Can you believe we're more than half way through the CanJam challenge already? When I read about Tigress's plan for a year long canning challenge back in December, the very first thing I thought of was my dad's dill pickle recipe. My dad's dills are legendary and a staple of my childhood. They were also the first pickles I ever made on my own and I have shared this recipe and the canning techniques I learned with it, with a number of my friends over the years. When Colette and I were roommates many years ago I turned her on to my dad's dills and she's been a convert ever since. Every Sept we watch for the price on pickling cucumbers to drop significantly- our ideal is $.39/lb but some years they never get that low. We buy about a bushel, as well as large bunches of dill and garlic and have a marathon pickling session! Every year we think we've made enough to get us through till next year and every year we have eaten them all by spring- they are just too good!
Over the years we have experimented with small variations of my dad's original recipe- we usually do a few jars with hot peppers added for some spicy pickles, and Colette uses less garlic in her jars because of her garlic allergy. Our latest variation is to add a single grape leaf to each jar- the tannins make for a very crisp pickle without changing the taste in any way. But the basic recipe has remained unchanged for decades and everyone that eats them considers them the best pickles they've ever had. Even tho we know the recipe pretty much by heart we usually call my dad when making them to 'double check' the recipe- this was a tradition begun in our early days as novice canners and now it's become a way to let my dad know we are thinking of him when we make them.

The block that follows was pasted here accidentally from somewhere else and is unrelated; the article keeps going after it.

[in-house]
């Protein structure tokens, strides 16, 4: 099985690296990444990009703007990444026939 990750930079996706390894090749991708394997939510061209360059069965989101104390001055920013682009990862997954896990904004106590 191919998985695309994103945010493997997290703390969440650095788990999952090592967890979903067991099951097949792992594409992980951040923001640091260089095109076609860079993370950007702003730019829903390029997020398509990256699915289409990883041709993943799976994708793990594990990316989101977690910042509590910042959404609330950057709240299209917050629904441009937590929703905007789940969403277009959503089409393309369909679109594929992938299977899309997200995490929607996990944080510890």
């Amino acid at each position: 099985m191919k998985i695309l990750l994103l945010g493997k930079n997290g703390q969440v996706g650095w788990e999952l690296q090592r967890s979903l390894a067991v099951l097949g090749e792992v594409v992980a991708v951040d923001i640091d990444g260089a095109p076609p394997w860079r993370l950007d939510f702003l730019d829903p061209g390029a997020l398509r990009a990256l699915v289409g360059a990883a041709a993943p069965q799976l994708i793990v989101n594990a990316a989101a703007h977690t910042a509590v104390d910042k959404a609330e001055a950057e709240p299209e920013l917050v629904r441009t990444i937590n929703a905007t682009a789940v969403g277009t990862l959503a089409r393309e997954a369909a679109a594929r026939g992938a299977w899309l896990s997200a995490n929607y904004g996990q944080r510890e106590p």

Earle's Dills (In Imperial measurements because my dad is old school! 1 qt = 4 cups = 0.95 l )
2-3 lbs pickling cucumbers ( the freshest possible; pick smaller cukes to fit many per jar)
1 bunch of flowering dillweed
2-3 bulbs of garlic, separated in cloves and peeled
1 grape leave per jar (optional)
1 qt vinegar ( 5%)
2 qt water
3/4 cup pickling salt
Soak cukes in water for min of 3 hours. Wash and sterilize 4 or 5 quart jars. Heat snap lids to just boiling and turn off heat. In a large non reactive pot heat water, vinegar and salt till boiling.
Add one dill flowerhead and 2-3 cloves of garlic to each sterilized jar. Stuff each jar with as many cukes as will fit, leaving 1/2" head space. You can cut cukes to fit but they tend to be less crisp so we try to avoid this when possible. Add one grape leave, another dill flower and more garlic if there's room and stuff in the spaces between cukes.
Pour brine mixture over cukes, leaving headspace as above. Fit snap lids finger tight and process immediately for 10 minutes. Allow jars to sit for min 3 weeks before opening. (We usually make triple or more of this recipe.- in larger quantities we sometimes use salt to taste- as long at the vinegar to water ratio remains the same, the amount of salt can be used as a guideline and adjusted more or less dependent on your tastes)
This is the earliest we've ever made dills but the weather has been so cooperative this year that pickling cukes appeared at the markets at least month early and the price has already started to drop. As well my dillweed was almost 5' tall and about to seed so the cucurbit CanJam came at the perfect time! We will still do the bulk of our dill pickles later this summer but it is a wonderfull treat to have a batch of early summer dills almost ready to crack open!